Art Walk Talk: Downtown Santa Ana
By Nicole Block
If you find Orange County to be culturally starved of anything more meaningful than perfectly manicured lawns, nails and lap-dogs, the colorful Artists Village in downtown Santa Ana will prove you wrong; the Village presents an art scene of substantial diversity that isn’t just ocean landscapes and beach scenes. Amidst trees wrapped in twinkle lights and the lure of live music, the many galleries between First and Fourth Street stay open to the public with the artists themselves present (and even offering cookies and snacks) for the Art Walk on the first Saturday of each month.
Quiet, white spaces with softly-treading spectators do not fit in here. Instead, large crowds of hipsters, families and trendy couples visit the galleries to peruse, speak with the artists, talk among themselves,chase their baby down when she bolts across the room endangering an installation. None of the usual stuffy and silent gallery-goers; the diverse crowds were talkative, intrigued and blocking the way to get through the exhibit, busily admiring the art.
This refreshingly welcoming attitude towards the audience did not distract from production value, as each exhibit remains professional and planned to a tee. Some of the artists here are trying to sell their work, often students at nearby schools like Coastline Community College, Laguna College of Art and Design, the Art Institute and Cal State Fullerton. In the Santa Ana College art gallery, photos of Los Angeles “stoner spots,” camera film set afire, migrant laborers and close-ups of hair lost from extreme insomnia occupy the space — and that’s only a mildly varied gallery. The Orange County Center for Contemporary Art opened the ‘Chaos Theory²’ exhibit, boasting a “nonjuried, noncensored call for art,” with as many pieces as possible collaged on the walls. Imaginary creatures, Kurt Cobain, abstracted forms, spilled paint cans, cityscapes and thick globs of paints offer no central focus except highlighting the artists’ skills and diversity.
But “without the pressure of having to sell,” artists like Cynthia Sitton of CJ Sitton Studio are comfortable transforming their studio in the Artists Village into a temporary gallery for the night, as she has done for the past year in her Santa Ana space. In a wicker basket on the floor swept to the side of the room, one can find the subject of several of her paintings: the lifelike toy baby that in one work is abandoned in the woods and in another being whisked through a field of wheat by a young girl. Paintbrushes jammed into jars, dirty palettes with oils smeared and sketched studies all lay askew in this personal space, in case you doubted the artist’s role in the final product.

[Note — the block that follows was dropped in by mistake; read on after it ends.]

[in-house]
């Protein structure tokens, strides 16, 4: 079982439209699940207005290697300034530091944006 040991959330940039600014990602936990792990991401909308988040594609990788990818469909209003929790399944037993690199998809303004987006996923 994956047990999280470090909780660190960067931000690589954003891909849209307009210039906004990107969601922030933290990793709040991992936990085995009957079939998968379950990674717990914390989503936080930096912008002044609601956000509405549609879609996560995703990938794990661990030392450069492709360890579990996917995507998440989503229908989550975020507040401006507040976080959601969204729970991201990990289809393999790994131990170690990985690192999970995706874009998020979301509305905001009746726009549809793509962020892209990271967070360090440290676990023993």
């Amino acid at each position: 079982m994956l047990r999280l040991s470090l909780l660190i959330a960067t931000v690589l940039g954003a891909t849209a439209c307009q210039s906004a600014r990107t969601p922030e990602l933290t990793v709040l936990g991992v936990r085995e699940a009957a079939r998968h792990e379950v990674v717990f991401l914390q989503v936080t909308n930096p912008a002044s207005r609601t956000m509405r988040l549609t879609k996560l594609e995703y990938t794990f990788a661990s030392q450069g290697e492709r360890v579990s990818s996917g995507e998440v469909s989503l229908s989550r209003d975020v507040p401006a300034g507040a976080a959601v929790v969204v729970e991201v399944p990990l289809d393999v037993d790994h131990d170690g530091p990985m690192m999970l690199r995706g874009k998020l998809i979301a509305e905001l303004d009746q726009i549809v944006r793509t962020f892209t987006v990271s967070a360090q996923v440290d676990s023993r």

Artists are eager to greet new faces and even draw them if you’re willing to talk for a minute. Julio Labras, currently an instructor at Coastline Community College, jotted down his Instagram tag for me and, on second thought, began to sketch a quick portrait of me. A one-minute sketch and a five minute conversation led to an invitation to paint with him.
“There’s a funny story behind that one,” Labras said when I admired his almost-finished piece of a man on a motorcycle riding alongside running horses and other beasts, but we were drawn to the window to look down at the Mexican folkloric dancing happening on the Second Street Promenade below before I could hear it. Leaning out the window with the other three artists who occupy the studio to see what the music was inducing, the flashes of bright red fabric and clapping crowds called single-minded attention in the way that street performers do.
Down below, along a row of restaurants and even more galleries, vendors and artists outlined the crowds, selling $1 records, handmade jewelry, pins and buttons and, yes, we are still in Southern California, a sampling of organic vegan pickles and nut bars. A band of middle-aged dudes with long hair started strumming, giving annoyed glances towards the DJ at the record booth mixing a loud set but none of that detracts from the audience’s willingness to dance and bounce along to either music as they browse the shops and restaurants that stay open late with extra business from the Art Walk.
If an artist’s mission is attracting viewers, the many featured at the Art Walk certainly succeeded, but those interested in making a larger impact were also present.
Brian Peterson, the creator of “Faces of Santa Ana,” in a one-upping of Humans of New York, met and spoke with homeless people in the streets of Santa Ana, took their photo and painted beautiful, vibrant, close-up portraits of them. Many of them are already sold and the proceeds go back to his subjects to help them take care of themselves and feel cared about, a deprivation often overlooked.
Seeing this eclectic range of art in Santa Ana, I am motivated to come back to this area more often to explore, and also inspired to not let other commitments and stress prevent me from doing my own artistic work. I decide this as I take a picture of the mysterious, fully intact boom box that was seemingly abandoned in the parking spot that we pulled into, just too perfectly placed.